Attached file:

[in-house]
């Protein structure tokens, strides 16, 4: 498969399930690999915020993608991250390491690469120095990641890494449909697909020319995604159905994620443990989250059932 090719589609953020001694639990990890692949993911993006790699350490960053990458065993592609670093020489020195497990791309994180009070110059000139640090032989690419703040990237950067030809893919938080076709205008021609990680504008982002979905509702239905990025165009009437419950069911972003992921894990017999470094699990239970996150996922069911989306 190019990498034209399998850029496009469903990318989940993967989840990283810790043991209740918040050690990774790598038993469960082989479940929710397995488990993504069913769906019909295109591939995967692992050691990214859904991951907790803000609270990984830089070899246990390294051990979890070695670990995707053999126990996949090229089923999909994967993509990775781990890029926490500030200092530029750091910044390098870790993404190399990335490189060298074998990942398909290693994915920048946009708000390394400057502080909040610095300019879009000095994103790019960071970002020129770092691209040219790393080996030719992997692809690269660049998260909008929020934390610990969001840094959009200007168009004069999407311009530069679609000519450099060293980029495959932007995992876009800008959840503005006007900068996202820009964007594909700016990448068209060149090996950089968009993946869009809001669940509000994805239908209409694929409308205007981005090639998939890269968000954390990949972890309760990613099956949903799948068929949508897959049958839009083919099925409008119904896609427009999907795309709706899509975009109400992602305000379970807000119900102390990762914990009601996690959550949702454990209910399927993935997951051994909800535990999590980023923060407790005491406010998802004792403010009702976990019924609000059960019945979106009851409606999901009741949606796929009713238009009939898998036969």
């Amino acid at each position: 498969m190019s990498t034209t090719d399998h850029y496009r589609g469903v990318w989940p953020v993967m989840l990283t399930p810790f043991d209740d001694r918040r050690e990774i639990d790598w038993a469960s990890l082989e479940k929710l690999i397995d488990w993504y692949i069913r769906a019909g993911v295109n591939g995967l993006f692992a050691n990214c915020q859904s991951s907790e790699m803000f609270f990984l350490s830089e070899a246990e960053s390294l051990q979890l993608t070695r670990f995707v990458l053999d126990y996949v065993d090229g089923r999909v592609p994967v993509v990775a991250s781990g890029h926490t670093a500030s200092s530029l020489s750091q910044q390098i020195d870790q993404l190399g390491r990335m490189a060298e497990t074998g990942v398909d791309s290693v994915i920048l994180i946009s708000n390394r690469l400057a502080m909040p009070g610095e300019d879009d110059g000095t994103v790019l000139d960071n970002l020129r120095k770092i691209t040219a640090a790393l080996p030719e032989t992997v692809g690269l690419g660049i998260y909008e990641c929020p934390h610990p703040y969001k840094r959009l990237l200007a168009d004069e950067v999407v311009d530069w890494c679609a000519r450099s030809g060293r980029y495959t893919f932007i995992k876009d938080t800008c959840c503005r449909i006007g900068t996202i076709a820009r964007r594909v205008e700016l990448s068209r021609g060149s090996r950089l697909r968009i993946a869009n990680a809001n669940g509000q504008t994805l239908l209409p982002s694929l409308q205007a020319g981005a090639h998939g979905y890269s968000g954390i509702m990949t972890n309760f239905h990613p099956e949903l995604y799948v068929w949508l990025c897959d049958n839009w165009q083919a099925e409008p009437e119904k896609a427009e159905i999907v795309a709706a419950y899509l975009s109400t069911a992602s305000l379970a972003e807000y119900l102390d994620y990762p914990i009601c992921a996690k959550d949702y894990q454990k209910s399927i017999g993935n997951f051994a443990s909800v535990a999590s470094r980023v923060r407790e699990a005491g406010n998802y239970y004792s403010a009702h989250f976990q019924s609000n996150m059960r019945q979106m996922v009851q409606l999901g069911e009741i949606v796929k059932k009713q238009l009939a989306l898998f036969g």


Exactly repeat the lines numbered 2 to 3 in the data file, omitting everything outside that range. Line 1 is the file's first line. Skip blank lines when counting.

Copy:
């Protein structure tokens, strides 16, 4: 498969399930690999915020993608991250390491690469120095990641890494449909697909020319995604159905994620443990989250059932 090719589609953020001694639990990890692949993911993006790699350490960053990458065993592609670093020489020195497990791309994180009070110059000139640090032989690419703040990237950067030809893919938080076709205008021609990680504008982002979905509702239905990025165009009437419950069911972003992921894990017999470094699990239970996150996922069911989306 190019990498034209399998850029496009469903990318989940993967989840990283810790043991209740918040050690990774790598038993469960082989479940929710397995488990993504069913769906019909295109591939995967692992050691990214859904991951907790803000609270990984830089070899246990390294051990979890070695670990995707053999126990996949090229089923999909994967993509990775781990890029926490500030200092530029750091910044390098870790993404190399990335490189060298074998990942398909290693994915920048946009708000390394400057502080909040610095300019879009000095994103790019960071970002020129770092691209040219790393080996030719992997692809690269660049998260909008929020934390610990969001840094959009200007168009004069999407311009530069679609000519450099060293980029495959932007995992876009800008959840503005006007900068996202820009964007594909700016990448068209060149090996950089968009993946869009809001669940509000994805239908209409694929409308205007981005090639998939890269968000954390990949972890309760990613099956949903799948068929949508897959049958839009083919099925409008119904896609427009999907795309709706899509975009109400992602305000379970807000119900102390990762914990009601996690959550949702454990209910399927993935997951051994909800535990999590980023923060407790005491406010998802004792403010009702976990019924609000059960019945979106009851409606999901009741949606796929009713238009009939898998036969």
């Amino acid at each position: 498969m190019s990498t034209t090719d399998h850029y496009r589609g469903v990318w989940p953020v993967m989840l990283t399930p810790f043991d209740d001694r918040r050690e990774i639990d790598w038993a469960s990890l082989e479940k929710l690999i397995d488990w993504y692949i069913r769906a019909g993911v295109n591939g995967l993006f692992a050691n990214c915020q859904s991951s907790e790699m803000f609270f990984l350490s830089e070899a246990e960053s390294l051990q979890l993608t070695r670990f995707v990458l053999d126990y996949v065993d090229g089923r999909v592609p994967v993509v990775a991250s781990g890029h926490t670093a500030s200092s530029l020489s750091q910044q390098i020195d870790q993404l190399g390491r990335m490189a060298e497990t074998g990942v398909d791309s290693v994915i920048l994180i946009s708000n390394r690469l400057a502080m909040p009070g610095e300019d879009d110059g000095t994103v790019l000139d960071n970002l020129r120095k770092i691209t040219a640090a790393l080996p030719e032989t992997v692809g690269l690419g660049i998260y909008e990641c929020p934390h610990p703040y969001k840094r959009l990237l200007a168009d004069e950067v999407v311009d530069w890494c679609a000519r450099s030809g060293r980029y495959t893919f932007i995992k876009d938080t800008c959840c503005r449909i006007g900068t996202i076709a820009r964007r594909v205008e700016l990448s068209r021609g060149s090996r950089l697909r968009i993946a869009n990680a809001n669940g509000q504008t994805l239908l209409p982002s694929l409308q205007a020319g981005a090639h998939g979905y890269s968000g954390i509702m990949t972890n309760f239905h990613p099956e949903l995604y799948v068929w949508l990025c897959d049958n839009w165009q083919a099925e409008p009437e119904k896609a427009e159905i999907v795309a709706a419950y899509l975009s109400t069911a992602s305000l379970a972003e807000y119900l102390d994620y990762p914990i009601c992921a996690k959550d949702y894990q454990k209910s399927i017999g993935n997951f051994a443990s909800v535990a999590s470094r980023v923060r407790e699990a005491g406010n998802y239970y004792s403010a009702h989250f976990q019924s609000n996150m059960r019945q979106m996922v009851q409606l999901g069911e009741i949606v796929k059932k009713q238009l009939a989306l898998f036969g």